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HOME > Introduction to 16 Areas of Attraction > Aizu, Kitakata, Bandai, Ouchijuku

Introduction to 16 Areas of Attraction

Aizu, Kitakata, Bandai, Ouchijuku

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Samurai City, Aizuwakamatsu

Picturesque Post Station: Ouchi-juku

Snow Activities in Bandai

Japanese Heritage; Aizu

Pilgrimage to the 33 Kannon Buddha Temples

Tourist information that covered in the articles

Juichimen Senju Kannon, Eryu-ji temple

Aizu Culture through the eyes of a pilgrim

Aizuwakamatsu, or Aizu for short, is a historic castle town known as the “land of the last samurai” in the Aizu district of Fukushima Prefecture in Tohoku. The people of Aizu were people of good faith and had a custom of paying respect to all 33 Kannon Buddha temples in the form of a pilgrimage. More than a tough, ascetic ritual, though, this pilgrimage was for entertainment.

In the Edo period, people would journey to the temples for sightseeing; even now, many people make the pilgrimage with friends. The image of Kannon makes its appearance everywhere, from wonderful temples in the city to the stone Buddhas in the mountains. Follow us on our journey as we visit some of them.

Eryu-ji temple

Sazaedo

Visit the 33 Kannon Buddha Temples around Aizuwakamatu

Kannon, known as Kuan Yin or Goddess of Mercy to the Chinese, was known to have 33 manifestations. Most of the temples are modest, wooden structures, each dedicated to the various manifestation of Kannon. For example the Eryu-ji temple is dedicated to Juichimen Senju Kannon, the eleven-faced, one-thousand armed Kannon. The massive statue, standing at 8.5 meters high, was carved out of one single tree by Kobo Daishi (Kukai), the founder of Shingon Buddhism, in 808. It is designated as a National Treasure of Japan.
The temple itself was built in 1190. The statue is guarded by 28 Busyu divine generals and the gods of Wind and Thunder. The temple is believed to help visitors to overcome their negative attitude in life.
Another unique temple on the trail is Sazaedo Temple on Iimoriyama Hill, built in 1796 with an extraordinary, 16.5 meters high, three-storey hexagonal structure with a sloping double-helix ramp. Visitors ascend the ramp in a clockwise direction and descend anti-clockwise, thus not retracing any steps in their spiral track. It is an ingenious design.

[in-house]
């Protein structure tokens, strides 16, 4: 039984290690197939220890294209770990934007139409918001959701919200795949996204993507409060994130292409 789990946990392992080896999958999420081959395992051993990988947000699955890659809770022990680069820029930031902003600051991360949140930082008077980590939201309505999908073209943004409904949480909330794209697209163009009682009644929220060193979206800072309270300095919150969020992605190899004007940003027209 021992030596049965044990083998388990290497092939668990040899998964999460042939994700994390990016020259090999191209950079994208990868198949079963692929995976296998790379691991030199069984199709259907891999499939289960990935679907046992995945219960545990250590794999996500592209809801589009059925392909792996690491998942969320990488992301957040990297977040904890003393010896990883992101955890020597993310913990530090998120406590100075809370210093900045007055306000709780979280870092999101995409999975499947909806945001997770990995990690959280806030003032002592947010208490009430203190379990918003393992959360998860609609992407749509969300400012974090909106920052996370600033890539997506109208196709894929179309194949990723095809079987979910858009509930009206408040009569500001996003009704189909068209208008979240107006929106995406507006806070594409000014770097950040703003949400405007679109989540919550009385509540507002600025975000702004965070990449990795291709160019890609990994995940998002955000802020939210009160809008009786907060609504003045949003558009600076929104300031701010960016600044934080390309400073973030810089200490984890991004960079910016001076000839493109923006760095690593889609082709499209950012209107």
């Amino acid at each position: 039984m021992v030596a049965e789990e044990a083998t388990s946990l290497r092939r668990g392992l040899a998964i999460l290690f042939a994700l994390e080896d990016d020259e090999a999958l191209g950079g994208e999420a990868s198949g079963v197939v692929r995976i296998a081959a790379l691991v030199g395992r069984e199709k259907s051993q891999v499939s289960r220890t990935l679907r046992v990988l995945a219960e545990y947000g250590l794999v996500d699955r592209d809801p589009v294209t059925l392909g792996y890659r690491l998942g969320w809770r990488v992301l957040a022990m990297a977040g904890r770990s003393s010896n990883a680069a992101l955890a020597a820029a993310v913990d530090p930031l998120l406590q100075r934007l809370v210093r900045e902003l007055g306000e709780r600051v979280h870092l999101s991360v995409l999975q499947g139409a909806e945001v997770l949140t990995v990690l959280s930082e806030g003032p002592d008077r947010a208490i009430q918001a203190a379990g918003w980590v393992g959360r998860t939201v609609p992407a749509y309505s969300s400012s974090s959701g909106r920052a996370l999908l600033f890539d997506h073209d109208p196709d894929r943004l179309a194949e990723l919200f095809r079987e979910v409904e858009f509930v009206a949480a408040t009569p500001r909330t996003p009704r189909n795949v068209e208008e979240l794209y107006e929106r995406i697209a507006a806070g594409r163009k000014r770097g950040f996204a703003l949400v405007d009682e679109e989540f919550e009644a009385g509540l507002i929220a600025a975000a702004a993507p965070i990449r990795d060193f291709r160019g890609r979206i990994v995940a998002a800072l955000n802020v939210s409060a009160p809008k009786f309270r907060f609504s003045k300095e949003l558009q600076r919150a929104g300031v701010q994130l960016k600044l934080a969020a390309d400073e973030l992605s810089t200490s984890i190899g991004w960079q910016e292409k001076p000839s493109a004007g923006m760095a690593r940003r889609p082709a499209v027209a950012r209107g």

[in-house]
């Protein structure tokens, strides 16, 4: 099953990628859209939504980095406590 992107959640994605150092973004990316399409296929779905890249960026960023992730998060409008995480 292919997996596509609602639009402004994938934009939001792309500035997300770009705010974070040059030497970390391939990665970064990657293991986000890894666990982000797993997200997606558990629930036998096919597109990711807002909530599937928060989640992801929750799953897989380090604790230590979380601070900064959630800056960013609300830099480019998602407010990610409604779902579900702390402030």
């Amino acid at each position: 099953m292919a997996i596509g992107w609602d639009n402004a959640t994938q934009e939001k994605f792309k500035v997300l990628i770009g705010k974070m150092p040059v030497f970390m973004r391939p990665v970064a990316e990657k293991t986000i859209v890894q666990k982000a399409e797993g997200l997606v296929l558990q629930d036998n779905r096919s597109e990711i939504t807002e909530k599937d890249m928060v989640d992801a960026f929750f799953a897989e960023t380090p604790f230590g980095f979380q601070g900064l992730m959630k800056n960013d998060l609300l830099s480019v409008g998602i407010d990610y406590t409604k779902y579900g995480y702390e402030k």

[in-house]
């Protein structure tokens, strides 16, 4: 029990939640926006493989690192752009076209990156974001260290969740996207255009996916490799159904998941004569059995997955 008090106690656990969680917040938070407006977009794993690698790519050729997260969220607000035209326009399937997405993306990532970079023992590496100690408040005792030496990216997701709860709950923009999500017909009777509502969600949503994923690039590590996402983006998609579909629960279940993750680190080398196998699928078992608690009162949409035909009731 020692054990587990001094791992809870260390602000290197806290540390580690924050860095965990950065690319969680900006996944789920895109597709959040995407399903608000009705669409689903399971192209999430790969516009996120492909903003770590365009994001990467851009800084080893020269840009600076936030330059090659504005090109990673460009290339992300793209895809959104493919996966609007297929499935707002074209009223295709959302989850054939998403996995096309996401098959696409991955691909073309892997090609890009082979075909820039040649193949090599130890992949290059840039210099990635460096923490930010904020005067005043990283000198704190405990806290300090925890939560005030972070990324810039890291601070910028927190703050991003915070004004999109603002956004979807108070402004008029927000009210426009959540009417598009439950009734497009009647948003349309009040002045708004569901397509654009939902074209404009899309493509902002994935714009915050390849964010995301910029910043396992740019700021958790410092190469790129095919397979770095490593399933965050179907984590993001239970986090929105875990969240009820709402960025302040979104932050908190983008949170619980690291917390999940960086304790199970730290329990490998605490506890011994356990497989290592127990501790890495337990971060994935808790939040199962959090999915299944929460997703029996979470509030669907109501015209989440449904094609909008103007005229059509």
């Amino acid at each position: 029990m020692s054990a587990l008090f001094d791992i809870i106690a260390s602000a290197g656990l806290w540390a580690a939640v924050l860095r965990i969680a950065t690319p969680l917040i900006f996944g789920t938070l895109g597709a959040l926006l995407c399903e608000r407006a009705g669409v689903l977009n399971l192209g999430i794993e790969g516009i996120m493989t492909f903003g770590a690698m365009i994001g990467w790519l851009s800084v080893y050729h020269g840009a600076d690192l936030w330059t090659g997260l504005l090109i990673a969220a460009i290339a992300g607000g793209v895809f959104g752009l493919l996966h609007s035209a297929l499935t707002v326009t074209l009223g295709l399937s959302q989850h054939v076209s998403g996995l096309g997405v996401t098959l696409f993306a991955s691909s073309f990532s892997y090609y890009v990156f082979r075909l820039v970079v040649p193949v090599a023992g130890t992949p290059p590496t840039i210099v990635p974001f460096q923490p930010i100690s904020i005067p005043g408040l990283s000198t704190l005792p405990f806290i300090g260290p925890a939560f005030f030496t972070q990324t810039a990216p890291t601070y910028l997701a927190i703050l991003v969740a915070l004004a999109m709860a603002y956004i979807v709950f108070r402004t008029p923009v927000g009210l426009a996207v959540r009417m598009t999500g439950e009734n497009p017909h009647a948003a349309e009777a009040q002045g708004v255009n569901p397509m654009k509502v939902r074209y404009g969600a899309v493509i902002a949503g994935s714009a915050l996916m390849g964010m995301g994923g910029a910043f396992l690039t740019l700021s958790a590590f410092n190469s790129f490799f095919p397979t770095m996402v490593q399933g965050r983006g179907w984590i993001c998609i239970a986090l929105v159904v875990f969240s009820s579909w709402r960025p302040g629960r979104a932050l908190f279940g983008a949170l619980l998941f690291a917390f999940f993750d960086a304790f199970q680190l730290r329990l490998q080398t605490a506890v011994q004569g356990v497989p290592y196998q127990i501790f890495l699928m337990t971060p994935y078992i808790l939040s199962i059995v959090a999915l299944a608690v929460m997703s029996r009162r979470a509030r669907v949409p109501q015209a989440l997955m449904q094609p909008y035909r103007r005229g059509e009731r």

Sakudari Kannon Temple

In a forest on a remote mountain in Aizumisato, built in 830 at an altitude of 380 meters high, stands a simple but important rustic wooden temple called Sakudari Kannon Temple that is wedged against a rock face. It is said that Kukai founded this temple and carved its 80 centimeters high principle image, Kubinashi Kannon, which is placed upon an altar in a grotto concealed from public view. Not only is the structure of the temple truly amazing, the view is simply breathtaking.

The stone Buddhas in Sakudari Kannon Temple

Road to the Edo Period

There is a place where you can still enjoy the same experiences as a traveler from long ago: Ouchi-Juku, which lies south of Aizuwakamatsu on an old road called “Aizu Nishikaido.” The village is reminiscent of the old post towns on the ancient trade route in the Edo period; merchants and feudal lords would pass this way to rest and refresh. It is a living museum of old traditional houses with thatched roofs and bustling shops selling food, drinks and souvenirs. Here, you can experience and enjoy how the people of Aizu spent their everyday lives and lived their faith.

Aizumisato

The main street of Ouchi-Juku

Access:

Eryu-ji temple: 20-min walk from Todera Station (unmanned station on the Tadami Line)
Sazaedo: 4-min by Akabe bus from Aizu-Wakamatsu Station, get off at Imoriyama shita.
Sakudari Kannon Temple: 12-min by car from Amaya Station (Aizu Railway Line)
Ouchi-Juku: 15-min by car from Yunokami Onsen Station (Aizu Railway Line)

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Eryu-ji temple

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Sazaedo

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